Much goes into keeping your dog healthy: quality food, plenty of fitness, routine checkups, etc. But oral hygiene is an often-overlooked factor in your dog’s overall health. Daily brushing is ideal, or if impossible, aim for one every other day. However, it takes time; most dogs take some time getting used to the poking around in their mouth. Ideally, you should start with dental care when your pet is still a puppy. For adult dogs that need attention, take a slow, patient approach, and remember that love and treats go a long way in winning him over.
Dogs can’t care for their teeth themselves, but gnawing on the right product can help. Dogs love to eat, and crunchy food and chew treats can help with your overall efforts. While these items won’t replace the need to brush, they can help reduce unwanted buildup. A good long chew can help clean plaque and dirt, and most dogs will comply. Natural choices include rawhide or knucklebone that’s gentle on the teeth. For those dogs who abhor these natural choices, try out artificial bones or chew toys. Try out rubber or nylon toys with a rough/bumpy surface, and large enough to not present a choking hazard. Somewhat flexible, not rock hard.
You don’t want to share your toothbrush, so get your pet some supplies of its own. A human toothbrush will work well; choose a soft one and in a size that matches their mouth. Or get special canine toothbrushes that are angled.
Dogs are unlikely to spit, so get a toothpaste that’s safe to swallow. Human formulas contain abrasives and detergent chemicals that they shouldn’t ingest. The poultry or seafood options of canine toothpaste might be more to their liking.
Use wipes or pads to clean her teeth and gum line from bacteria and food. Canine dental pads are available at most pet stores, or even a simple gauze wrapped around your finger will do.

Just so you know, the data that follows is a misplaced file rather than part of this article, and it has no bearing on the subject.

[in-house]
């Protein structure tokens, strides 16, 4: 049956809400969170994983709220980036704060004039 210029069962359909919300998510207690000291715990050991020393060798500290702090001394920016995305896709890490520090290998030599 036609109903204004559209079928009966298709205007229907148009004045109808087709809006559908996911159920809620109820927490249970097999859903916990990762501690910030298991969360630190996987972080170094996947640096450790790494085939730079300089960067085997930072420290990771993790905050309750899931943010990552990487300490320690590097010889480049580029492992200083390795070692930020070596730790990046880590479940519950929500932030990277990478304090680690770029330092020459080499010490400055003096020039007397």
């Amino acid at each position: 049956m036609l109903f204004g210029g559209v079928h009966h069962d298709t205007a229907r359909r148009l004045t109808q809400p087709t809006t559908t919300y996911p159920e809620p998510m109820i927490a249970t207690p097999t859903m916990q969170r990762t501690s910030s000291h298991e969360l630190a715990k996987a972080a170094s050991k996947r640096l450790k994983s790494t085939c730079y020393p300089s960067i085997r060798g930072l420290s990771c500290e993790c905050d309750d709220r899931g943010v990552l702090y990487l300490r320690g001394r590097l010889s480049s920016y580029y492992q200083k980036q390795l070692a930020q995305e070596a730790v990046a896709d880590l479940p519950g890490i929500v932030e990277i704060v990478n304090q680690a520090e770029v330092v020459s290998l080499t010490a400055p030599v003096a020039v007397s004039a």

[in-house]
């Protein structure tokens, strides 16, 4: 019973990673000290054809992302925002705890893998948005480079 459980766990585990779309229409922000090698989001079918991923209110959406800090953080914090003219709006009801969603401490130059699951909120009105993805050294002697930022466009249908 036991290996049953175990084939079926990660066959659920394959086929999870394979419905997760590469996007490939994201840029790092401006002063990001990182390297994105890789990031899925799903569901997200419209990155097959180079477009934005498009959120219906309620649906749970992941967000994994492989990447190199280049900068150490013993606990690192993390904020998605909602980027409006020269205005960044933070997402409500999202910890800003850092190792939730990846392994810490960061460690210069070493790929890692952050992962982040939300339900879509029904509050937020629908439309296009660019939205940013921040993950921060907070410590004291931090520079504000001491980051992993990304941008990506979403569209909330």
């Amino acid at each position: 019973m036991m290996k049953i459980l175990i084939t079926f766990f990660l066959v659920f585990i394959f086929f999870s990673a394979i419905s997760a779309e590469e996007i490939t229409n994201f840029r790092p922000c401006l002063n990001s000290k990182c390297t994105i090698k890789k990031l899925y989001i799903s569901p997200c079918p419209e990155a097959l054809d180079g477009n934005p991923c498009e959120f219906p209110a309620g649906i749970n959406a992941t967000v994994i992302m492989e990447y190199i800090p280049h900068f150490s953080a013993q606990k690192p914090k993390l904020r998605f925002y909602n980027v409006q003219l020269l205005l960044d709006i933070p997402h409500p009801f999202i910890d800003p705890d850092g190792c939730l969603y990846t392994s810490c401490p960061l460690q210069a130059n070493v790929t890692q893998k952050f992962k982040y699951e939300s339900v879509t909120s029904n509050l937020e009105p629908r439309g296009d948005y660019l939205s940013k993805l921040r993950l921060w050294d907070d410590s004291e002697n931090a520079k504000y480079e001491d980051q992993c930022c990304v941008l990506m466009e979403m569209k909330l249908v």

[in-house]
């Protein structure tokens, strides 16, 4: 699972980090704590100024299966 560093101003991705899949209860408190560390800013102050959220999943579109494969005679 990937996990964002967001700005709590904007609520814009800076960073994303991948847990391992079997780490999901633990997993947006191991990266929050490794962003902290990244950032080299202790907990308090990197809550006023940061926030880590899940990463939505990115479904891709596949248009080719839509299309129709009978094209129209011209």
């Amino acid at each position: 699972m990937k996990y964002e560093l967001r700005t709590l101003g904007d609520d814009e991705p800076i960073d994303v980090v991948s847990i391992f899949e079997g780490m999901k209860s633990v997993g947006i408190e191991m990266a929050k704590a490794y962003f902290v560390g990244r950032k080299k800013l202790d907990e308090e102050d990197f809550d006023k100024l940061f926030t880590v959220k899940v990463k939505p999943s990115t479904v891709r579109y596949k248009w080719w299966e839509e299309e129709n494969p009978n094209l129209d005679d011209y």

The next step is to convince your dog. Depending on the dog’s age and upbringing, it can take several days or even weeks to gain his cooperation. Don’t rush it.
He’ll need to get used to having you handle his muzzle. Start out with one hand under his lower jaw and the other on top, for a few seconds. Gradually manipulate his mouth by parting his lips, and then gently ease his jaw open.
Spend some time handling his mouth. Dab something tasty on your finger — peanut butter, nonfat yogurt or meat baby food. While letting him lick your finger, gently rub his teeth and gums. Using as many treats as needed, try to move his lips aside and expose more of the teeth.
Move his lips aside, and rub the visible teeth with either the toothbrush or your finger. A touch of canine toothpaste will spark his interest. Gradually increase the number of teeth you brush, and in a circular motion. Remember to brush along the gum line reapplying the toothpaste as needed. A few days into the routine, try opening up his jaw to brush the teeth at the back.
Always end the session with a special reward — play or treat — even if the process didn’t go smoothly. Once your dog forms a positive association with brushing, it may make him more agreeable next time.
Good dental care, both at home and from a professional, is a big part of keeping your dog healthy. With some patience and dedication, it can easily become a part of your lifestyle.
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